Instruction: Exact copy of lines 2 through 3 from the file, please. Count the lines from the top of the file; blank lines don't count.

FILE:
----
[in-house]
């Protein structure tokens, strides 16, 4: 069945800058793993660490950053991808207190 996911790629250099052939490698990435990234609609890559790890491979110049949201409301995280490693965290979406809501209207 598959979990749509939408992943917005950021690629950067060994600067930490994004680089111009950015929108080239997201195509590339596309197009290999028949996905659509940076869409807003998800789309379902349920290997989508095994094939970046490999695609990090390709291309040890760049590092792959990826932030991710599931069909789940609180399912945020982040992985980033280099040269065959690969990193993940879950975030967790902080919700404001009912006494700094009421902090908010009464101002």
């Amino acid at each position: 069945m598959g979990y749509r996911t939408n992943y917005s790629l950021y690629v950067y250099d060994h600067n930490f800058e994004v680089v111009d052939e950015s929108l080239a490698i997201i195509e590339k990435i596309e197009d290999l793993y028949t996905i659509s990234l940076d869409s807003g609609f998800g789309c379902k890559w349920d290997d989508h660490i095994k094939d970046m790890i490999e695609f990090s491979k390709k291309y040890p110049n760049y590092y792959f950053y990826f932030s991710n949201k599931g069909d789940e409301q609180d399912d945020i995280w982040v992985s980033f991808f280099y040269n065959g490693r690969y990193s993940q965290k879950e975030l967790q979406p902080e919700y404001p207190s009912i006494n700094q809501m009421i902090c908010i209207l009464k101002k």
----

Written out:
């Protein structure tokens, strides 16, 4: 069945800058793993660490950053991808207190 996911790629250099052939490698990435990234609609890559790890491979110049949201409301995280490693965290979406809501209207 598959979990749509939408992943917005950021690629950067060994600067930490994004680089111009950015929108080239997201195509590339596309197009290999028949996905659509940076869409807003998800789309379902349920290997989508095994094939970046490999695609990090390709291309040890760049590092792959990826932030991710599931069909789940609180399912945020982040992985980033280099040269065959690969990193993940879950975030967790902080919700404001009912006494700094009421902090908010009464101002």
């Amino acid at each position: 069945m598959g979990y749509r996911t939408n992943y917005s790629l950021y690629v950067y250099d060994h600067n930490f800058e994004v680089v111009d052939e950015s929108l080239a490698i997201i195509e590339k990435i596309e197009d290999l793993y028949t996905i659509s990234l940076d869409s807003g609609f998800g789309c379902k890559w349920d290997d989508h660490i095994k094939d970046m790890i490999e695609f990090s491979k390709k291309y040890p110049n760049y590092y792959f950053y990826f932030s991710n949201k599931g069909d789940e409301q609180d399912d945020i995280w982040v992985s980033f991808f280099y040269n065959g490693r690969y990193s993940q965290k879950e975030l967790q979406p902080e919700y404001p207190s009912i006494n700094q809501m009421i902090c908010i209207l009464k101002k």